In this ever-changing world in which we live in, there’s simply too much stuff to process in a “seasonal film preview.” With our monthly Film Preview and Power Rankings feature, we hope to aide you in organizing your film agenda around the top film events of the month ahead. Rankings are determined by science, definitely science. Your July 2016 Film Preview follows. Re-live the glory of previous months here.
Gena Rowlands (the greatest living American actress?) will be on hand at this all-35mm retrospective featuring her six towering collaborations with her husband, John Cassavetes. Appearances are confirmed for Opening Night, on Opening Night, and A Woman Under the Influence the following day, July 16, with more to follow. John Cassavetes’s other six features will also screen.
July 15-25 at the Metrograph.
- Japan Cuts
The annual festival of Japanese film—the largest in North America—returns for its 10th anniversary edition, in which the always-dynamic feature slate is augmented by an expanded focus on artist docs and experimental animations, and a selection of new classics of the 80s, 90s and 00s by important contemporary Japanese filmmakers. Among the special guests are the inimitable Sion Sono, whose new work The Whispering Star will screen for the first time in NYC.
July 14-24 at Japan Society.
- Men Go to Battle
Zachary Treitz and Kate Lyn Sheil’s Civil War movie, about two farmer brothers swept up by the passing coattails of history, is impressive and against the grain as a debut film and a historical fiction, tactile and interior. When I interviewed the filmmakers last year, Sheil (who also appears in a supporting role) stated: “I wanted to take a look at two flawed, bumbling idiots during a time when tidal shifts were happening in American history.”
July 8-14 at Anthology Film Archives.
- Four More Years: An Election Special
Not exactly escapism, BAM’s timely series at least allows us the chance to wallow in insanity from a safe historical distance. Mixing fiction and docs, the lineup includes behind-the-scenes Direct Cinema landmarks, and thrillers about reporters, operatives and assassins; the lineup features a particular emphasis on the Baby Boomers, particularly the Kennedy-Nixon era of ascendant mass media and civil unrest, and the easy cynicism of the (first) Clinton years.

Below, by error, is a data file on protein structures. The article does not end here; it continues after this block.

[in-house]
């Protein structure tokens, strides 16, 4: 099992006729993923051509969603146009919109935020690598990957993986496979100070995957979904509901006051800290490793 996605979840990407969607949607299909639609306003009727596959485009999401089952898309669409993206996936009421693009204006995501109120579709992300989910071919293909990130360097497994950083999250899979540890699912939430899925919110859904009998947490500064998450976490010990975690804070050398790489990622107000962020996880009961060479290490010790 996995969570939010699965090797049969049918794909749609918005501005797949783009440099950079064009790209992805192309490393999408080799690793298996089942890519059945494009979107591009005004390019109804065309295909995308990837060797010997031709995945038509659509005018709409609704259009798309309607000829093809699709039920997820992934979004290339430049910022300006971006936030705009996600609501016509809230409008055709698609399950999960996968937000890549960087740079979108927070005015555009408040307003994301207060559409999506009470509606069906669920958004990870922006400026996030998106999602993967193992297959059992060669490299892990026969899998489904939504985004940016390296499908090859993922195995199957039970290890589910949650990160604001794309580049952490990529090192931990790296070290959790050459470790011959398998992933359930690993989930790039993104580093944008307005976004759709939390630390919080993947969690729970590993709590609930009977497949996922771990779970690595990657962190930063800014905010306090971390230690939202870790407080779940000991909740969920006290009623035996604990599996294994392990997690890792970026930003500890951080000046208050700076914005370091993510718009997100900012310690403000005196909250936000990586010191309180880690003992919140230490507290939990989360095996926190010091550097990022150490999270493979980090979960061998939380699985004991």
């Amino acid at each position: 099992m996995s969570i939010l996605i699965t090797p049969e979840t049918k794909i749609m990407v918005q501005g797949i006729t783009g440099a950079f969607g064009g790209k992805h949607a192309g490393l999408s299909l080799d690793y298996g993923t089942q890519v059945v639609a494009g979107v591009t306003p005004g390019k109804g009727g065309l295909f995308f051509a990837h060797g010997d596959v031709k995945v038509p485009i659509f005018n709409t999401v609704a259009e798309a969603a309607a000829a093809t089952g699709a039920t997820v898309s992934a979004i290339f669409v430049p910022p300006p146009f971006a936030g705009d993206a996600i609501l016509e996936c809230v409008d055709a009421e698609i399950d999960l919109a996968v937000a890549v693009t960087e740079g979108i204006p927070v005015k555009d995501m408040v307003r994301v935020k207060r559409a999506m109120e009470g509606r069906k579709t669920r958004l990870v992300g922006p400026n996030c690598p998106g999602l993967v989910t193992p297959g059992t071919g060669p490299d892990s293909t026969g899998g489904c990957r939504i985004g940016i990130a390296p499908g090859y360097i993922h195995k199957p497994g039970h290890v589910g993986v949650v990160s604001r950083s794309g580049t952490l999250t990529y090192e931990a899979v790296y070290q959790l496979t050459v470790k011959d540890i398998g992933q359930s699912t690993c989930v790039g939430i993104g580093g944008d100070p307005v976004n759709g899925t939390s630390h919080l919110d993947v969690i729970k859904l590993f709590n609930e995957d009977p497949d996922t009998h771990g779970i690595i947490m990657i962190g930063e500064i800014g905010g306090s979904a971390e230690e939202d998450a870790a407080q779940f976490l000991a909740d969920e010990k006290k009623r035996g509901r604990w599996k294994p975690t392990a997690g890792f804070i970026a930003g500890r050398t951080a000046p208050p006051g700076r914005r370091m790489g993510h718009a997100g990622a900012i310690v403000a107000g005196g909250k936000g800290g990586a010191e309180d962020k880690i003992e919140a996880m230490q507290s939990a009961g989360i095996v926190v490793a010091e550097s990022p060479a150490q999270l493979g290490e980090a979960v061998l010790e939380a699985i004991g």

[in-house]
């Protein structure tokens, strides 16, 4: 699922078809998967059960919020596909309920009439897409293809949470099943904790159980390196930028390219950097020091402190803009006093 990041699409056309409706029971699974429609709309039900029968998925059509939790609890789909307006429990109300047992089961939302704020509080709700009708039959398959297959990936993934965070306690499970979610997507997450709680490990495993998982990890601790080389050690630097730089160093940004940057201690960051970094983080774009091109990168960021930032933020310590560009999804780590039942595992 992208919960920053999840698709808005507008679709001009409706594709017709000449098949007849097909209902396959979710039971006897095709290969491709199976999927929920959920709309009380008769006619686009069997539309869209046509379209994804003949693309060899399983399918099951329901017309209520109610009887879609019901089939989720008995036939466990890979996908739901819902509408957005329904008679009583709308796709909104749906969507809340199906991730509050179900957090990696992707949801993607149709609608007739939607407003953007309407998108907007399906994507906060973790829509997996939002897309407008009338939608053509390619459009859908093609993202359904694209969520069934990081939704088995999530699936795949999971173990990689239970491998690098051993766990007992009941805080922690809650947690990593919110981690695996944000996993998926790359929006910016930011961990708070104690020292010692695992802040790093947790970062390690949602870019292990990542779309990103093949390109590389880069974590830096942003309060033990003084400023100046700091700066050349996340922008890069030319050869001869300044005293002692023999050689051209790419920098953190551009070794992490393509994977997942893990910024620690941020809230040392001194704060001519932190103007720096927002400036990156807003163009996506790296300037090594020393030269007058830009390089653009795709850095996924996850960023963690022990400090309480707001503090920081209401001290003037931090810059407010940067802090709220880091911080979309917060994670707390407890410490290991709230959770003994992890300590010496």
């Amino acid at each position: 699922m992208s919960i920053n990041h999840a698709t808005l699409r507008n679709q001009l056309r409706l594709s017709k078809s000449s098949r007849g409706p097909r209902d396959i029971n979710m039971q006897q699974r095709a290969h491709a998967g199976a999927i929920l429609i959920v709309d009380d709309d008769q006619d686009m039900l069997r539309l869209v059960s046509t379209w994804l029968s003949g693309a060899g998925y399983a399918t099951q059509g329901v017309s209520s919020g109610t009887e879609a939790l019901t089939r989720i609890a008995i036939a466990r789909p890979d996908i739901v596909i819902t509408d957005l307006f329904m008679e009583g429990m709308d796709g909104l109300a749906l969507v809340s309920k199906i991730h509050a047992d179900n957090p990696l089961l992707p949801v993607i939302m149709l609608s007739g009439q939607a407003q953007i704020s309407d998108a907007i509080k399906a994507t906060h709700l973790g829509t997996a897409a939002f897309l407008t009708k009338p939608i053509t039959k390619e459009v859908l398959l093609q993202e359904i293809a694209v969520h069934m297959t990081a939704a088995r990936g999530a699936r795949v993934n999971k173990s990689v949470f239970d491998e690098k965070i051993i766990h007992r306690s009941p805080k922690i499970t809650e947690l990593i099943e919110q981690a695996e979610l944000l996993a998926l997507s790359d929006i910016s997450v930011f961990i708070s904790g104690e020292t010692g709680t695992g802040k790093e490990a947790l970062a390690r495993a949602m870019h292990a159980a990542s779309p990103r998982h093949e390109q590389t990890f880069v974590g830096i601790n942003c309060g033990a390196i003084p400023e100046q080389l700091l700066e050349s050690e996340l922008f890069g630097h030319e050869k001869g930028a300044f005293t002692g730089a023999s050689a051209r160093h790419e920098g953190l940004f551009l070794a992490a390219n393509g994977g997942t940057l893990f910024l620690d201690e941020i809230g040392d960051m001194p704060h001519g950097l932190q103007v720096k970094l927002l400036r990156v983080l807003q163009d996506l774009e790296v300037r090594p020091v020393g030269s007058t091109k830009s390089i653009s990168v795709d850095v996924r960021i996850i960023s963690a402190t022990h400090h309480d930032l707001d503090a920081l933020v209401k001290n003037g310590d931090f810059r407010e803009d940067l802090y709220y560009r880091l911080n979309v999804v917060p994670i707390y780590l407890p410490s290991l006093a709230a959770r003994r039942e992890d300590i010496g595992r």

July 15-August 3 at BAM.
- Warren Oates: Hired Hand
The man with “a face like prison bread” was born to be a bit player in classic Westerns, but was lucky to have his career peak during a New Hollywood era defined by homegrown open-road existentialism, conflicted countercultural reverence for classical masculine genres, and cultivation of quirk. A brilliant presence, Oates could do sun-weathered self-loathing and lowbrow rascally banter, and many of the era’s most rambunctious directors seemed to enjoy his company. This series features films by Hellman, Friedkin, Peckinpah, Malick, Milius and more, and is led by a revival the newly rediscovered 1960 noir Private Property.
July 1-7 at the Film Society of Lincoln Center.
- “Le Durs”
One of New York’s great unsung summer traditions is the Film Forum genre series, an annual reshuffling of some vintage global pulp—much of it familiar from previous FF revivals and restorations. Gallic Noir is on the docket for this air conditioning season, with a series highlighting “Three Tough Guys”—that is, Jean Gabin, Lino Ventura and Jean-Paul Belmondo, playing cops and robbers in films directed by cinéma de qualité stylists, New Wave innovators, and postwar journeymen. So many trenchcoats, so many fedoras.
July 15-August 2 at Film Forum.
- Stephen Chow and The Mermaid in 3D